Like its international competitors, GorillaStack moved from helping organisations monitor and optimise their Cloud spend, to monitoring the Cloud ecosystems for performance and security concerns. This recent announcement suggests that the next phase of growth for organisations in the Cloud cost optimisation space is not only to detect events in Cloud infrastructure, but also external services, and then apply rules to perform specific actions on those events. Such rules can not only automatically help reduce Cloud spend by enforcing financial governance directly into the Cloud infrastructure, but also helping to enforce security rules.

Who’s Impacted

  • CIO
  • Development team leads
  • Business analysts

What’s Next?

Cloud cost optimisation is already an important discipline for organisations with mature Cloud teams. Like software asset management (SAM), tools alone will not see organisations optimise their expenditure on Cloud services. An understanding of the disciplines required and setting up appropriate rules is needed. In addition, IBRS notes that many less-mature organisations have a ‘sprawl’ of Cloud services that need to first be identified and then reigned in before cost optimisations products can be fully effective. 

Related IBRS Advisory

  1. New Generation IT Service Management Tools Part 2: Multi-Cloud Management
  2. How to Get on Top of Cloud Billing
  3. Sourcing Monthly April 2020 – May 2020

The Latest

5 December 2020: Australian education solution vendor Tribal, has upgraded its digital learning design chatbot. The move is illustrative of how chatbots can be leveraged to aid complex tasks - in this case, learning content, delivery, and leaner coaching.

Why it’s Important

Chatbots are not unique to Tribal. However, Tribal is demonstrating how such agents can deliver new capabilities into the LMS market, which can be glacial in the adoption of innovation. The Tribal chatbot is aimed at improving knowledge transfer inside an organisation. It assists domain experts to build learning content and share knowledge by recommending approaches to online training.

Who’s Impacted

  • CIO / CTO
  • Service delivery teams 

What’s Next?

Like most forms of AI, chatbots will make their way into organisations through their addition to existing software solutions, either via paid upgrades or as part of the ongoing improvements of SaaS solutions. Chatbots will increasingly act in an advisory manner or as a guide for complex processes inherent in the vendors’ solutions. 

As a result of this trend, staff will be presented with a growing number of chatbots embedded in different vendor’s solutions, each serving a specific purpose. This itself will present a new challenge for digital maturity and staff satisfaction.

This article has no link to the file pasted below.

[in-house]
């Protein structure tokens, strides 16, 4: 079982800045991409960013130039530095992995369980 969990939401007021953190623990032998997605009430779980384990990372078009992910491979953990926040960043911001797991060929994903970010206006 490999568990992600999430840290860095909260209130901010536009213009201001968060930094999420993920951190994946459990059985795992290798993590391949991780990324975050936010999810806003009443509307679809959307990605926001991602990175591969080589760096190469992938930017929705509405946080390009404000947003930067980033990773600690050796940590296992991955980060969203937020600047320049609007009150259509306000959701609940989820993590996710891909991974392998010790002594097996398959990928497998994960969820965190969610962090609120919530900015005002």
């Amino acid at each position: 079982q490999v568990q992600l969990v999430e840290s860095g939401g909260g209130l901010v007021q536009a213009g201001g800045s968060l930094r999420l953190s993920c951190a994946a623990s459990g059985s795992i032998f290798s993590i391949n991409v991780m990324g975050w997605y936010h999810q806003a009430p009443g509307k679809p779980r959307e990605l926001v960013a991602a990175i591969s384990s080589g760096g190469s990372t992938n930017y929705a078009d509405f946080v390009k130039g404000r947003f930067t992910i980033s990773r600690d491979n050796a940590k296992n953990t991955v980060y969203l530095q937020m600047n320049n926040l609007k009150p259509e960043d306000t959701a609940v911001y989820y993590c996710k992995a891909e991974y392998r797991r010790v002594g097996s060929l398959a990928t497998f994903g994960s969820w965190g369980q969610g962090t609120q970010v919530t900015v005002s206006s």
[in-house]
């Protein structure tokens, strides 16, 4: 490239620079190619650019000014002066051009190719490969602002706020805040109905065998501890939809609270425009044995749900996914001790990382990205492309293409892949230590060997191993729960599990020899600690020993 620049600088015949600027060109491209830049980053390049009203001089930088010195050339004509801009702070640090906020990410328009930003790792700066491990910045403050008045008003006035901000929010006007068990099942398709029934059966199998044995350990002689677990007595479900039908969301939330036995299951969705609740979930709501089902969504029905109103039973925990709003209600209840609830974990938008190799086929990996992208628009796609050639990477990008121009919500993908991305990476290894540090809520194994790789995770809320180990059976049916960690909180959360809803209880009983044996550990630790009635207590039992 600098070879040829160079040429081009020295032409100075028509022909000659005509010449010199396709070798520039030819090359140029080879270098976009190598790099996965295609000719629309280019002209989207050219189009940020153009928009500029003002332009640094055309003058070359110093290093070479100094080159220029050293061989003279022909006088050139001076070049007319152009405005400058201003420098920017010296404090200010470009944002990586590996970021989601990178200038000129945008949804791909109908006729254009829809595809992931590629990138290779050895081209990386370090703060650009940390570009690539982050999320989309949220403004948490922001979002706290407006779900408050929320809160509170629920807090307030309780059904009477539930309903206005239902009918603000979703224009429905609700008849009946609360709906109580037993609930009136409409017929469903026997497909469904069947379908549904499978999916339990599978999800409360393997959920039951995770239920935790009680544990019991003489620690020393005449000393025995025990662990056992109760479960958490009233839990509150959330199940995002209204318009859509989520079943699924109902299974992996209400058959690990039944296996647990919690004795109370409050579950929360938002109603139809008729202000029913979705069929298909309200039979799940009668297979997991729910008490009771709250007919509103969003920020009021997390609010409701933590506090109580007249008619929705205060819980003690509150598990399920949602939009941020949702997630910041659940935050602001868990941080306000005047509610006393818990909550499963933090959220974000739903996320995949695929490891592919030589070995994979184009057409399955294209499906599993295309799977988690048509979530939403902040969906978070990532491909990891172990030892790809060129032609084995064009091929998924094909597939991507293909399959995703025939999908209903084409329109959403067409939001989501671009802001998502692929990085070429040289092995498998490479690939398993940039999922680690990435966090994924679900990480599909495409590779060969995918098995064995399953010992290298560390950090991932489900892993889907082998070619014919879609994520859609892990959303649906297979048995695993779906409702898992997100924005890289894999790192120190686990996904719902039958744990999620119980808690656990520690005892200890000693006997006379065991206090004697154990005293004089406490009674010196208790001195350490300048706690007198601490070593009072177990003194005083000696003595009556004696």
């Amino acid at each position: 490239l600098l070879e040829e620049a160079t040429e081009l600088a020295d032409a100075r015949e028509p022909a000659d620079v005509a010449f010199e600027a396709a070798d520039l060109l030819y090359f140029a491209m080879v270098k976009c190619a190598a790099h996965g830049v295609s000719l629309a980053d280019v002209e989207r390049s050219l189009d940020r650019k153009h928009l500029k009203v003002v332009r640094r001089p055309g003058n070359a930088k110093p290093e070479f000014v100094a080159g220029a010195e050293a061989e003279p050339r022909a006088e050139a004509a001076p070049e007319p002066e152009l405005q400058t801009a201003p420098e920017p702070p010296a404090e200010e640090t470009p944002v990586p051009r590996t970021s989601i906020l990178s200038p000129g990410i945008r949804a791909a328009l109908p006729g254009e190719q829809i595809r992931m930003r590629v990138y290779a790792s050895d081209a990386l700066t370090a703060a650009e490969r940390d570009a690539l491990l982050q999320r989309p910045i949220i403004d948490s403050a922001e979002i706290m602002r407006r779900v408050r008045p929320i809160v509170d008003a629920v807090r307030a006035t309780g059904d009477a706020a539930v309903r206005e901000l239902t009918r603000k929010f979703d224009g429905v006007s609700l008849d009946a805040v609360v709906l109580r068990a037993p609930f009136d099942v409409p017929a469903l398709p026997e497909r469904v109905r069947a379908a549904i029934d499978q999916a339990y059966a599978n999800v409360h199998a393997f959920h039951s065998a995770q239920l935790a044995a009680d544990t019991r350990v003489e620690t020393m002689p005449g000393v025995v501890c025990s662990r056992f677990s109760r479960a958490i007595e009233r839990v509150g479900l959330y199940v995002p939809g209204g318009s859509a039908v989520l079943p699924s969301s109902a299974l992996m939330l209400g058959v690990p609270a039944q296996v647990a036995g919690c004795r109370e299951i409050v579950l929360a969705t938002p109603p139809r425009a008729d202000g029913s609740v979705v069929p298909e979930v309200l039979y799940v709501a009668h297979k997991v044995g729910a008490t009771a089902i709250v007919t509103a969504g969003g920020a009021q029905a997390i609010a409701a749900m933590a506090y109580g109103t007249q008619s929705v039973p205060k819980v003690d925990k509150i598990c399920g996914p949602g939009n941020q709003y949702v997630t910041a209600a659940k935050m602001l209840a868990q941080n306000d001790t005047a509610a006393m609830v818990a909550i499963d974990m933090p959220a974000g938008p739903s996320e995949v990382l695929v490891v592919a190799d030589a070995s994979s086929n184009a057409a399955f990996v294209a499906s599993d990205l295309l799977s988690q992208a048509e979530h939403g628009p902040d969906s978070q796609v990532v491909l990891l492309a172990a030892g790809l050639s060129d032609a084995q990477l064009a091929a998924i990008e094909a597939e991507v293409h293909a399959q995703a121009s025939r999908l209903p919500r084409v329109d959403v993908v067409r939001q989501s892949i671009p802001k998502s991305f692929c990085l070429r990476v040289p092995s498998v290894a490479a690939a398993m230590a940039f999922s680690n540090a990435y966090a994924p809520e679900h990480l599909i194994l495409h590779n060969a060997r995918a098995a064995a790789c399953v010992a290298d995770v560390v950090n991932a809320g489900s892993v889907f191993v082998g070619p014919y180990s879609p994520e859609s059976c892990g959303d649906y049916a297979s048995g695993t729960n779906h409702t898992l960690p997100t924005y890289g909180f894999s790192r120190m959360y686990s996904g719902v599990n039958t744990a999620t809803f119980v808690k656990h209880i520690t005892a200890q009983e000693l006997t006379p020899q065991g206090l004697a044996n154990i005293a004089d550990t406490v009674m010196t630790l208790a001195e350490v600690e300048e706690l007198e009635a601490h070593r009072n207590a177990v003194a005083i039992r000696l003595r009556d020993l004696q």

Related IBRS Advisory

The Latest

2 December 2020: Salesforce Einstein is being extended into the Mulesoft automation and data integration platform. The newly announced Flow Orchestrator enabled non-technical staff to transform complex processes into industry-relevant events. The new AI-assisted MuleSoft Composer for Salesforce will allow an organisation to integrate data from multiple systems, including third-party solutions.

Why it’s Important

AI enables business process automation as a key technology enabler that favours organisations with a Cloud-first architecture. Salesforce will leverage its experience and connections with selling to organisation’s non-IT executives to secure a strong ‘brand leadership’ position in this space.

Who’s Impacted

  • CIOs
  • CTOs
  • CRM Leaders

What’s Next?

In mid-2019, IBRS noted a significant upswing in interest in Mulesoft and integration technologies more broadly from the non-ICT board-level executives. In particular, COOs and CFOs expressed strong interest in, and awareness of, process automation through APIs.  

Digging deeper, IBRS finds that Salesforce account teams, who are well-known for bypassing the CIO and targeting senior executive stakeholders, are also bringing Mulesoft into the business conversation. Also, Microsoft is expected to double-down on AI-enabled business process automation with the PowerPlatform. 

As a result, the addition of Salesforce Einstein AI into the discussion of automation and integration is expected to land very well with COOs and CFOs. 

CIOs need to be ready to have sophisticated discussions with these two roles regarding the potential for AI in process automation. Expectations will be high. Understanding the possible challenges of implementing such a system takes careful consideration. CIOs should be ready to build a business case for AI-enabled business process automation.

Related IBRS Advisory